Re: RARA-AVIS: Re: Spillane and misogyny

From: Al Guthrie (
Date: 12 Jul 2006

I wasn't talking about initial publication either, Jim. I was thinking of books that go out of print and are then reintroduced. That would include twentieth century classics like Umberto Eco's FOUCAULT'S PENDULUM, Max Frisch's HOMO FABER and Hermann Hesse's THE GLASS BEAD GAME, all of which were out of print in the UK during periods when I used to work in a bookstore. So was Eric Ambler's entire work. For a long time.

I'd also suggest that 'the public decides what gets bought' is only true on a technicality. The public cannot buy what is not available for purchase. I know many cases where initial print runs of books have sold out but the publisher hasn't reprinted.


  ----- Original Message -----
  From: jimdohertyjr
  Sent: Wednesday, July 12, 2006 5:21 PM
  Subject: RARA-AVIS: Re: Spillane and misogyny


  Re your comment below:

> My problem with this argument, Miker, is that the vox populi
  doesn't determine what gets published. Editors do. And they don't
  take votes. So I fail to see how that's democratic.

  Yeah, but, as I understood Miker, he was talking about the specific
  case of "standing the test of time," not initial publication.

  Editors decide what gets published, but the public decides what gets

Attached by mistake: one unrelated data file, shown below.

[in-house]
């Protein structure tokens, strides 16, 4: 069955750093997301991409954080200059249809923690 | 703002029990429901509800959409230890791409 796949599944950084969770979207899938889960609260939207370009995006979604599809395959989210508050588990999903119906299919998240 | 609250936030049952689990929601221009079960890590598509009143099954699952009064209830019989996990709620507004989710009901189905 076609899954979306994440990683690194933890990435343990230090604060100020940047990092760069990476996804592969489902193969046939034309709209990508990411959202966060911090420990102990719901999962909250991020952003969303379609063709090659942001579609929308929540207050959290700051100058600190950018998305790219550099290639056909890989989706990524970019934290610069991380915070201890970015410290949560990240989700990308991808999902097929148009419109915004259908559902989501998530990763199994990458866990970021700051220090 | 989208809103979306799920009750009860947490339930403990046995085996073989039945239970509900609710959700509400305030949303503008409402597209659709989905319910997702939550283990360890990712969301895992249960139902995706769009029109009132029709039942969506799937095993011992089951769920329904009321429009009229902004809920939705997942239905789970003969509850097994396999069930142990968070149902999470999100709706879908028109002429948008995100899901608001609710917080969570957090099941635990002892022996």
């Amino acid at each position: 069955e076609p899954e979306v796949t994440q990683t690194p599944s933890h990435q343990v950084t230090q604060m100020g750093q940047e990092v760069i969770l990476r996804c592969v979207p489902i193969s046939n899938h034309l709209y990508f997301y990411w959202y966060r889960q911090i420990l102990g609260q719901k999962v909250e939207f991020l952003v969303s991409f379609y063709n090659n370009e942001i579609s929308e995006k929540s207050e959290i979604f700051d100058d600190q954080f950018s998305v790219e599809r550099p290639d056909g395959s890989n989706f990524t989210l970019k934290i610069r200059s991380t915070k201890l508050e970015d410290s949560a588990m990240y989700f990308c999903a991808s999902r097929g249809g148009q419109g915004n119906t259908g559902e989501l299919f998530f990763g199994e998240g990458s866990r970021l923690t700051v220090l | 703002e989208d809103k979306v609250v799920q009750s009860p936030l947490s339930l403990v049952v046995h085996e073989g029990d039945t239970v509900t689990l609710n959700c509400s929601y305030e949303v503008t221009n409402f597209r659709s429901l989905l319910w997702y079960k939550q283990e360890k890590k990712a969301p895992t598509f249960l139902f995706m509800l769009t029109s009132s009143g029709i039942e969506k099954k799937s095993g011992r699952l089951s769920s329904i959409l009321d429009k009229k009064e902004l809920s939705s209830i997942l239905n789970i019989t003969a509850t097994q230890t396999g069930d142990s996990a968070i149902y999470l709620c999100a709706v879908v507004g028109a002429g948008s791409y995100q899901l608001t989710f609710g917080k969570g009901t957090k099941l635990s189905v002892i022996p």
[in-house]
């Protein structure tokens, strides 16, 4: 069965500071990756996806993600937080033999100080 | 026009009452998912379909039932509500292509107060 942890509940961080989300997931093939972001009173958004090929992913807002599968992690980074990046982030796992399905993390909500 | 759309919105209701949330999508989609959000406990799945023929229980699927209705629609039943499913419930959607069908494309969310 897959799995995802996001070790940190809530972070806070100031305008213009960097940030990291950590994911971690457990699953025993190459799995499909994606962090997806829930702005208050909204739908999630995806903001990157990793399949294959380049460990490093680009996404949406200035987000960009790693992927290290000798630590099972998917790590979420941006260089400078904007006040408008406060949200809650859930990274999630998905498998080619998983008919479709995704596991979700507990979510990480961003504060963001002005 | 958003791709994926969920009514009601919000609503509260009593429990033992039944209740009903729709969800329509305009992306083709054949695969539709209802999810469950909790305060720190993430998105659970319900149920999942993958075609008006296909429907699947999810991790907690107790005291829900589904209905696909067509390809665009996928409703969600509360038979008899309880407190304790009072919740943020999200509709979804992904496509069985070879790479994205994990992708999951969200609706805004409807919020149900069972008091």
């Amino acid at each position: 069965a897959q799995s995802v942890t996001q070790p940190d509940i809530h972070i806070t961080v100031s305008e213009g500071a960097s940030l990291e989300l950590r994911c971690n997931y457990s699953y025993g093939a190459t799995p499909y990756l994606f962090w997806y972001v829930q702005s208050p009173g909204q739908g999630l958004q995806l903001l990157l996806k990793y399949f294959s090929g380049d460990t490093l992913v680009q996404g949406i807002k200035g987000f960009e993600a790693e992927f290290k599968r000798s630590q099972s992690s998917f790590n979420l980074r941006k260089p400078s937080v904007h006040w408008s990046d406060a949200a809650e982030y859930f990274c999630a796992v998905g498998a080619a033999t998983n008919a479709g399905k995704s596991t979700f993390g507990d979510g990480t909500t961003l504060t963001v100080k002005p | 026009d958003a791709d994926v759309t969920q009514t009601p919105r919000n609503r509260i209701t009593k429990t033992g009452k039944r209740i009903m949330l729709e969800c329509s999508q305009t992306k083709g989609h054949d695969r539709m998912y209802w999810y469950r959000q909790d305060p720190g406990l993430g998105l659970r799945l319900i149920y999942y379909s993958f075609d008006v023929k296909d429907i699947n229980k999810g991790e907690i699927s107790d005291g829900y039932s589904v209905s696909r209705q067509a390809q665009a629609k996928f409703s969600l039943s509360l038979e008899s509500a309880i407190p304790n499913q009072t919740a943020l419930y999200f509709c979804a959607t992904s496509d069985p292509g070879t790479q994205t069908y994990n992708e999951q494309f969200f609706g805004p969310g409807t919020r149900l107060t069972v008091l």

bought. The SUCCESS of a given book, as opposed to the decision on
  whether or not to publish it in the first place, is driven by public

  YOu can argue, and I wouldn't deny, that the publishers can affect
  the success of a book by deciding which work should get the
  marketing dollars, which the publicity push, etc. But that's like
  saying that democratic elections can be affected by a good
  campaign. It doesn't alter the fact that the ultimate decision is
  in the hands of the voters (or, in the case of publishing books

  And if the public decides to continue buying, and reading, and
  talking about, and writing about, a given writer's work over a long
  period of time, that's generally understood to be "standing the test
  of time."

  Leaving aside the question of whether or not "standing the test of
  time" is a valid measure of whether a given piece of literature, or
  a given writer, is or is not worthwhile, it IS a reflection of
  public opinion over the passage of years.

  That was my understading, at least, of what Miker meant
  by "democratic."



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